So you manage an enterprise and your commodity is healthcare service delivery. Your patients are indigent veterans, state prisoners, the forensically mentally ill and disabled. Over many years for various reasons you do not have the personnel to get the job done well. In some instances, you do not have enough persons to cover the basic responsibilities of the job adequately. What is your recourse? Possibly overtime, registries, hiring more well-trained personnel, recruiting and retaining the best workforce available.
Let us say that the options for managing the workforce are available at varying degrees over many years. Sometimes registries are preferable. At other times additional full-time hiring is ideal. Even the usage of overtime, at a premium associated with base compensation plus half per hour, may be worthwhile. In the last instance, using a management practice that extends a worker beyond the regular work schedule should be employed sparingly. It is expensive, can lead to highly disparate wages, and if not voluntary and negotiated can undermine employee morale.
The use of overtime is so scrutinized that one aspect of it, mandatory overtime, was banned in California in 2001. This prohibition only applied to the private sector. As one might imagine, the allowance of the practice in the public sector promoted its continued use. This detrimental administrative tool has now become so pervasive that over four thousand California state employees suffer the wrath of this insidious administrative directive on a regular basis.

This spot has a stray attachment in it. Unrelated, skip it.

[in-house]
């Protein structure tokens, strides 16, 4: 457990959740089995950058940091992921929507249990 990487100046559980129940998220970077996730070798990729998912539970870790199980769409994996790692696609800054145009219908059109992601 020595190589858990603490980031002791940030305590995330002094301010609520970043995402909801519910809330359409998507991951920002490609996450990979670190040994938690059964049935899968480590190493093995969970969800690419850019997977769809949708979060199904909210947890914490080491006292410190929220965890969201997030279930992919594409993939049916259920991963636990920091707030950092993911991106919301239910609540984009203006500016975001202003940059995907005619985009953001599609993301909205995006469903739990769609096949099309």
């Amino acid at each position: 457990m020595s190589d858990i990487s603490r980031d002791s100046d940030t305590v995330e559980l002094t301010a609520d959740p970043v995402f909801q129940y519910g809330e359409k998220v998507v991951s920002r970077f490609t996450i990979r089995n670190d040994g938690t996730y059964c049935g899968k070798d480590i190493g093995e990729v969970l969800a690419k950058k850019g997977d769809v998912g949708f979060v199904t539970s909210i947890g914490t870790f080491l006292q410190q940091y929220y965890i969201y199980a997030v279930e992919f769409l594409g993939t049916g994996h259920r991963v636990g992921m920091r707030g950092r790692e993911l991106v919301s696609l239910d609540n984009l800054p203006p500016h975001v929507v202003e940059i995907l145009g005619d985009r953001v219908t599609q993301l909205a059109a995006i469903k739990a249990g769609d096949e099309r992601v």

Why so? People are paid, right? When a state prisoner, mentally disturbed inmate, or severely disabled service member needs the full attention of a healthcare provider, physical fatigue can be fatal. When a worker who has been repeatedly mandated finally reaches quitting time after a series of long days no one would want to be in passing traffic as they pull off the parking lot. When a parent planned for picking up a child but was required with less than an hour's notice to stay at work for what might amount to another half-shift, it might not come as a surprise that the practice is no longer legal in the private sector.
The added challenge of mandatory overtime is that it undermines employee morale to the point that the overly-mandated workforce becomes highly transient. Case in point, at the homes operated by the California Department of Veteran Affairs, annual workplace attrition can average one-hundred percent. So you can end the year with an entirely new workforce serving those who sacrificed to preserve democracy. This is unsustainable. California can do better by its public employees.
This issue has been studied by a state oversight commission and through joint hearings of the Committees on Public Employee Retirement and Social Security. Previous legislation was vetoed with the directive to negotiate through collective bargaining. One could easily argue that the issue is less about a contract and more about the health and safety of the entire environment. This year a bill, a report, public scrutiny through the press, and collective bargaining are all attacking this bad management practice. Hopefully, the California Legislature and ultimately the Governor and his administration will see the light and do well by those who serve faithfully despite threat of bodily harm in state hospitals, veteran's homes, and correctional intuitions.
Eliminating mandatory overtime in state employment is the honorable thing to do for these dedicated largely female champions of quality healthcare service delivery.